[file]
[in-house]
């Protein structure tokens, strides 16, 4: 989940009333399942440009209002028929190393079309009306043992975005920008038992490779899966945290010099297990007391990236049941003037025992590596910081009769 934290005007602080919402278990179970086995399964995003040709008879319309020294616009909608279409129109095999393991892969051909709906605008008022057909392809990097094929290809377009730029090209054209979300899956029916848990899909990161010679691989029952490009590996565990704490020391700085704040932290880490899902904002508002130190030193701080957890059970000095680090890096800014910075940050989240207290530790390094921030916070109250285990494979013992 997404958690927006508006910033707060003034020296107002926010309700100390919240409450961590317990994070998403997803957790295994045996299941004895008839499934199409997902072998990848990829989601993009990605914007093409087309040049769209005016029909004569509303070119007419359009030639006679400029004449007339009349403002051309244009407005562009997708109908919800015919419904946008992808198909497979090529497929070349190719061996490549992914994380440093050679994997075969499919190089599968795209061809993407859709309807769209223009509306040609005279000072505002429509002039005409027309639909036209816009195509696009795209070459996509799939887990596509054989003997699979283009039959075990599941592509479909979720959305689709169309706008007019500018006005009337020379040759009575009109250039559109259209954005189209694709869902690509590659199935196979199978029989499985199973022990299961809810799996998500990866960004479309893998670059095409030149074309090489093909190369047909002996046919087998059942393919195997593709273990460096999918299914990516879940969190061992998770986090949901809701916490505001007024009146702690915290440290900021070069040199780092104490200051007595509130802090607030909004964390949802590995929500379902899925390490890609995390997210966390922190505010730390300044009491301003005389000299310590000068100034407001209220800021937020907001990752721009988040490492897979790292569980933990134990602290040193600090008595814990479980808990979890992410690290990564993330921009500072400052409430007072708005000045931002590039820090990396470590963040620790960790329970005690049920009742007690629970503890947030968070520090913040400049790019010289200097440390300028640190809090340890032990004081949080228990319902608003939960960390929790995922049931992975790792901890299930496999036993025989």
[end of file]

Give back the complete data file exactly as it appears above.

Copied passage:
[in-house]
């Protein structure tokens, strides 16, 4: 989940009333399942440009209002028929190393079309009306043992975005920008038992490779899966945290010099297990007391990236049941003037025992590596910081009769 934290005007602080919402278990179970086995399964995003040709008879319309020294616009909608279409129109095999393991892969051909709906605008008022057909392809990097094929290809377009730029090209054209979300899956029916848990899909990161010679691989029952490009590996565990704490020391700085704040932290880490899902904002508002130190030193701080957890059970000095680090890096800014910075940050989240207290530790390094921030916070109250285990494979013992 997404958690927006508006910033707060003034020296107002926010309700100390919240409450961590317990994070998403997803957790295994045996299941004895008839499934199409997902072998990848990829989601993009990605914007093409087309040049769209005016029909004569509303070119007419359009030639006679400029004449007339009349403002051309244009407005562009997708109908919800015919419904946008992808198909497979090529497929070349190719061996490549992914994380440093050679994997075969499919190089599968795209061809993407859709309807769209223009509306040609005279000072505002429509002039005409027309639909036209816009195509696009795209070459996509799939887990596509054989003997699979283009039959075990599941592509479909979720959305689709169309706008007019500018006005009337020379040759009575009109250039559109259209954005189209694709869902690509590659199935196979199978029989499985199973022990299961809810799996998500990866960004479309893998670059095409030149074309090489093909190369047909002996046919087998059942393919195997593709273990460096999918299914990516879940969190061992998770986090949901809701916490505001007024009146702690915290440290900021070069040199780092104490200051007595509130802090607030909004964390949802590995929500379902899925390490890609995390997210966390922190505010730390300044009491301003005389000299310590000068100034407001209220800021937020907001990752721009988040490492897979790292569980933990134990602290040193600090008595814990479980808990979890992410690290990564993330921009500072400052409430007072708005000045931002590039820090990396470590963040620790960790329970005690049920009742007690629970503890947030968070520090913040400049790019010289200097440390300028640190809090340890032990004081949080228990319902608003939960960390929790995922049931992975790792901890299930496999036993025989």